Modern measurements of these large size notes reveal an average dimension of 7+3/8 by 3+1/8 inches (18.7 cm 7.9 cm). Small size notes (described as such due to their size relative to the earlier large-size notes) are an average 6+1/8 by 2+5/8 inches (15.6 cm 6.7 cm), the size of modern U.S. currency.

Each measurement is 0.08 inches (2.0 mm) to account for margins and cutting. (Note: differences in size may also involve in historical changes in the definition of the inch.) Also here https://www.coinworld.com/news/pape...g-hobby.html

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1331 Posts
 Posted 01/29/2023  7:48 pm  Show Profile   Bookmark this reply Add coinsearcher83 to your friends list Get a Link to this Reply
The $1 looks like it's from position J1 which is the bottom left note on a 50-subject sheet. Maybe the sheet was shifted slightly to the left during cutting which left it a little extra paper horizontally.

The red seal looks shorter, at least in part, because it's so wrinkly.
Valued Member
United States
76 Posts
 Posted 02/03/2023  9:19 pm  Show Profile   Bookmark this reply Add TheSerialFlorist to your friends list Get a Link to this Reply
I did a little more research and compared a few more recent bills. I included a second 2017A for comparison. The range is the same as my original set...a small of 15.45 cm and a large of 15.85. The shortest is still within the spec provided by @datadragon of 15.6 +/- .2, but the larger one is out of spec and I have 25 new near-sequential star notes like it. All are15.85 length and thus all out of spec. The plate position on every one is J5, or the lower right corner of a 50-bill sheet. So there must be others from the '5' column, assuming the sheet were straight.



But I observed something more. It's not just the paper that's larger. The printing itself is larger. One of my star notes forfeited its numismatic life in the pursuit of knowledge... I folded it so I could better line up features and confirm the lack of alignment.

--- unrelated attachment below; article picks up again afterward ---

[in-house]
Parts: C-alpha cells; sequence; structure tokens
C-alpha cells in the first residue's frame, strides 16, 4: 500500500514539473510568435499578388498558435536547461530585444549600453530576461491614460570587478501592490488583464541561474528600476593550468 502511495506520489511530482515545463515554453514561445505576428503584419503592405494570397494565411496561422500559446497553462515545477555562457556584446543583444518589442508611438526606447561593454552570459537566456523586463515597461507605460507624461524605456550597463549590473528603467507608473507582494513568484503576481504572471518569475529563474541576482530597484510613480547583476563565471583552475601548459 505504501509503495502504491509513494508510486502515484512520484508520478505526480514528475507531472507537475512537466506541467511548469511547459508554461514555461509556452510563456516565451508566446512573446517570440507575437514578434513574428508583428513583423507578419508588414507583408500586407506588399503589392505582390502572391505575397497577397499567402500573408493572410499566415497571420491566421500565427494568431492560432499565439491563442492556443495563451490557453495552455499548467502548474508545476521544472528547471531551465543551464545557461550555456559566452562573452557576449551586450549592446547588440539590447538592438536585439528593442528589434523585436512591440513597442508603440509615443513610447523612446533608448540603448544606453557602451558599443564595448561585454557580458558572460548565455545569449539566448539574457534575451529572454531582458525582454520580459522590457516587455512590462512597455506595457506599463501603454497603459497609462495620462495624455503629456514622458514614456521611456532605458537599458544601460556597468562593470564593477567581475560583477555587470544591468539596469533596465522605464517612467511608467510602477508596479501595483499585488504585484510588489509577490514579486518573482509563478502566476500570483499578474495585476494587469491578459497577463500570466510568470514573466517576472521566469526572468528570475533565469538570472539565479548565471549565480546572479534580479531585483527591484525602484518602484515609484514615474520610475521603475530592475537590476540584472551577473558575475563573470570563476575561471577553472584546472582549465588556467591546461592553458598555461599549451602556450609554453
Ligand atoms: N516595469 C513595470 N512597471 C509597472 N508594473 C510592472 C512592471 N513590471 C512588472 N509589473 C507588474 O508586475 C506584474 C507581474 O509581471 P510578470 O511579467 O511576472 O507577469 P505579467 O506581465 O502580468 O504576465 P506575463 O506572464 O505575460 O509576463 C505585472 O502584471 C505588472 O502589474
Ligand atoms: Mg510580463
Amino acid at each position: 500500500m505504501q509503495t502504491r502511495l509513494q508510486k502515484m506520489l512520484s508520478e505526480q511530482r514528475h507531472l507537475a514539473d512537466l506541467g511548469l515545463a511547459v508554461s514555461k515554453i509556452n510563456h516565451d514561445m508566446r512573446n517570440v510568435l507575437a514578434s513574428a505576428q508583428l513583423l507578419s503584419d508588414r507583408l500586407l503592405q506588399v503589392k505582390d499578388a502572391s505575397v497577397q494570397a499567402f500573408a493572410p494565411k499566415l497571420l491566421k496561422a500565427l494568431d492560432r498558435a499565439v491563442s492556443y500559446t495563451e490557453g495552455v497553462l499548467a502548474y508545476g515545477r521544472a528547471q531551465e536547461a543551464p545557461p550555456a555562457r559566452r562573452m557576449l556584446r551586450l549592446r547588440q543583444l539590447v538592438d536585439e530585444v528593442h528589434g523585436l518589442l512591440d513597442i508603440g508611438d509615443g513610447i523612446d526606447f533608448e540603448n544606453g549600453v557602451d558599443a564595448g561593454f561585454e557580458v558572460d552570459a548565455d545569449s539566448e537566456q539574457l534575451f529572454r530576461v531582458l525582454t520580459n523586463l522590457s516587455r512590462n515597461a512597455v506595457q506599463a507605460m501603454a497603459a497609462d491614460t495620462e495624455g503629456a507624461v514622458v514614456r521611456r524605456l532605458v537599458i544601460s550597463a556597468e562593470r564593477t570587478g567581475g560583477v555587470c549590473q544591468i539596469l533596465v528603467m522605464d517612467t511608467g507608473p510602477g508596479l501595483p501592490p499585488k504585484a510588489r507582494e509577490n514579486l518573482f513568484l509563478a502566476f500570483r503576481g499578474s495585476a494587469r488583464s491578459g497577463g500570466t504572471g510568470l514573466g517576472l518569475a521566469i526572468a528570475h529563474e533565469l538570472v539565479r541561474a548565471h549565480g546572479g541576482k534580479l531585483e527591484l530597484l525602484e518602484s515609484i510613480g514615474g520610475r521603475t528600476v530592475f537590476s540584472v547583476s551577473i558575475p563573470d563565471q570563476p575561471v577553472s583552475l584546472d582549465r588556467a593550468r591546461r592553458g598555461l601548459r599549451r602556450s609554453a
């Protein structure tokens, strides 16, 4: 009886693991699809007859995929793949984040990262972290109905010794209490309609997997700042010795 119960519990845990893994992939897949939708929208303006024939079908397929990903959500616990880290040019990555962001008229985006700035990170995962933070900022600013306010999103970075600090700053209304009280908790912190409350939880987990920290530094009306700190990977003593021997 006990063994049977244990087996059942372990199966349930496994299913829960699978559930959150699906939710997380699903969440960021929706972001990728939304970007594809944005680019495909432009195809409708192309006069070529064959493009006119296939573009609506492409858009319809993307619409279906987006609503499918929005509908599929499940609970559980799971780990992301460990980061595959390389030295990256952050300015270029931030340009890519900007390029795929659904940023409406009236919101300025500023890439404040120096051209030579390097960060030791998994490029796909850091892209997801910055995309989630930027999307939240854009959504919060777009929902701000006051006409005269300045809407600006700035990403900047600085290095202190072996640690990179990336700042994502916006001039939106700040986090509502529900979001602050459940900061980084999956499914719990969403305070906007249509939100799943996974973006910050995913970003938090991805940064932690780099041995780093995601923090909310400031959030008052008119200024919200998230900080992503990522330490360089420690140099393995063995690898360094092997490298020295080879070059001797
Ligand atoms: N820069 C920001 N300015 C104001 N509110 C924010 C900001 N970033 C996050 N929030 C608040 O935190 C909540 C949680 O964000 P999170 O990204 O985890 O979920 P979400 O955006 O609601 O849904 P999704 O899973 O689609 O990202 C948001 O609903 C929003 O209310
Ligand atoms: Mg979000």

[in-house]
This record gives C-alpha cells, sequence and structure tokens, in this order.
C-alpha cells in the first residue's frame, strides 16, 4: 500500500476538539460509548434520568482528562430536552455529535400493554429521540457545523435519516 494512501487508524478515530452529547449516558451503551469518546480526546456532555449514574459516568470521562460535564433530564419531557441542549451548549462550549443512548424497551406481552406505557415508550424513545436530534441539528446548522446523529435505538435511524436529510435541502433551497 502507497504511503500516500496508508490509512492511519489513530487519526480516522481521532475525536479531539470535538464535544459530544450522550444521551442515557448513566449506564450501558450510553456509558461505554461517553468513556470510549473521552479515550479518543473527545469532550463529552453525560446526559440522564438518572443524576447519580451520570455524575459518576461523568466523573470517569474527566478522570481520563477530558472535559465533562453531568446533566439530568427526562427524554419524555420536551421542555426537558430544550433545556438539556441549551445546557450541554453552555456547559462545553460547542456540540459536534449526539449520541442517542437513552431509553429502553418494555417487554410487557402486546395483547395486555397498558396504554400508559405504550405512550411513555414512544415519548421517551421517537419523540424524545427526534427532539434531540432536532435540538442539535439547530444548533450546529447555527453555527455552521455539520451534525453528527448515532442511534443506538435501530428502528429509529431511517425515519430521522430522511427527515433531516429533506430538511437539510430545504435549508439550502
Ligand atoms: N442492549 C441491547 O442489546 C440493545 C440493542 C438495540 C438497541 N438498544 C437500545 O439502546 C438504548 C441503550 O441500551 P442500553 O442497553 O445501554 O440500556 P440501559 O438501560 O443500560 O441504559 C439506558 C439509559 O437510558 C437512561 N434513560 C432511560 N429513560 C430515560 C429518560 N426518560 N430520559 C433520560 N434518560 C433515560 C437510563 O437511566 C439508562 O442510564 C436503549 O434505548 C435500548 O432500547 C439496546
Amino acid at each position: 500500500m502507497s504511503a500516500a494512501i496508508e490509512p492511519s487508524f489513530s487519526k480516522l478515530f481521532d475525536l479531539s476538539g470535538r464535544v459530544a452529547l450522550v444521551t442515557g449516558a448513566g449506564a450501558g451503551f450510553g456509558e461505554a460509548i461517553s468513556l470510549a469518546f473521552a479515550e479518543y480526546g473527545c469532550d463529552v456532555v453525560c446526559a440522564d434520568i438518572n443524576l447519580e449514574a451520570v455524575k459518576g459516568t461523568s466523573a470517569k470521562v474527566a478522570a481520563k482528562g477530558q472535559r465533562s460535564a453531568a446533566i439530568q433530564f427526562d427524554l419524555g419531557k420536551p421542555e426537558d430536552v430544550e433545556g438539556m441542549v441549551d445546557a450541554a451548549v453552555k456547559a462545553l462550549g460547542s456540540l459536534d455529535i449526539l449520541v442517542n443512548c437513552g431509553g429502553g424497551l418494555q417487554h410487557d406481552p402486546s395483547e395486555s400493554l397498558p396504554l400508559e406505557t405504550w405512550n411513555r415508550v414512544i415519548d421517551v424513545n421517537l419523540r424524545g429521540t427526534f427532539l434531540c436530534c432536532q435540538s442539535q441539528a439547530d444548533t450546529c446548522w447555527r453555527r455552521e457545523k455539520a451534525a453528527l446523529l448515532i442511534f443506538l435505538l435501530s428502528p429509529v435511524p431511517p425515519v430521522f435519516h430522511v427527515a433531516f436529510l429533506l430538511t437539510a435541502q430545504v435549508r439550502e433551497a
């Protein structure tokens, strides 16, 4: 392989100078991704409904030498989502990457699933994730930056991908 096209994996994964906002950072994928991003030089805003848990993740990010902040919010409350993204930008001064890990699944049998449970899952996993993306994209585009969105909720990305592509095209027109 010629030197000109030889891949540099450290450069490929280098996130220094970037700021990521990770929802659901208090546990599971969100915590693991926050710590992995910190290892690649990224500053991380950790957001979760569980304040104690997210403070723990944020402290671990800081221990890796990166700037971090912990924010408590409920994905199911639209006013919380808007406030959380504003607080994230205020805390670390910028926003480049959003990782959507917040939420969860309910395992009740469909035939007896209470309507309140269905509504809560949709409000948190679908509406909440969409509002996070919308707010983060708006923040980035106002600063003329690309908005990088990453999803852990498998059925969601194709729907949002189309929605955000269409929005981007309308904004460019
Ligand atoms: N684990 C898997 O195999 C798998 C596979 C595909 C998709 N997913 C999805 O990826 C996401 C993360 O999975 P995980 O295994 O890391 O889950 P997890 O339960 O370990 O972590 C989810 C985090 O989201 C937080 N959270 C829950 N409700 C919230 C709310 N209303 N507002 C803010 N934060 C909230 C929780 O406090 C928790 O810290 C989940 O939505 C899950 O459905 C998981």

Below, the larger bill green frame is 14.5cm, and the shorter frame is 14.2cm. they are aligned on the left side but 3mm apart on the right side.


below I tried to align the frame around the portrait but the size difference contorts the picture. Note that the green design on the larger bill extends beyond the smaller bill's design on both sides.



Not earth shattering but I thought an interesting quirk
Edited by TheSerialFlorist
02/03/2023 10:05 pm
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 Posted 02/03/2023  11:05 pm  Show Profile   Bookmark this reply Add datadragon to your friends list Get a Link to this Reply
Interesting Here is some basic info on the production process and inspection https://www.bep.gov/currency/how-money-is-made Also keep in mind The Large Examining Printing Equipment (LEPE) used for the $1 these days may also have differences to the older equipment. Font sizes, serial number coloring left vs right side, paper size, who knows what will be found as few are really looking that deep like some of the people on this forum. https://www.coinworld.com/news/pape...ep-lepe.html
Valued Member
United States
76 Posts
 Posted 02/05/2023  3:35 pm  Show Profile   Bookmark this reply Add TheSerialFlorist to your friends list Get a Link to this Reply
Thanks for the links datadragon, very helpful and insightful as always. Sounds like two independent things going on. First, the paper itself being out of spec, even though the website specifically says it scrutinizes both edges. Independently, there is variation in the plates (my bills are all J7, J41 or J42)). Seems I happened to get a combination of both a large bill and a large plate, and the other one was a small bill and a small plate?

Large Star note: 14.5 back green frame, 15.85 bill width
Normal 14.3 back green frame, 15.60 bill width
Smaller Lew note 14.2 back green frame, 15.45 bill width

I wonder what the smallest plate would look like on the largest paper or vice versa but I'm done for now.
Edited by TheSerialFlorist
02/05/2023 3:47 pm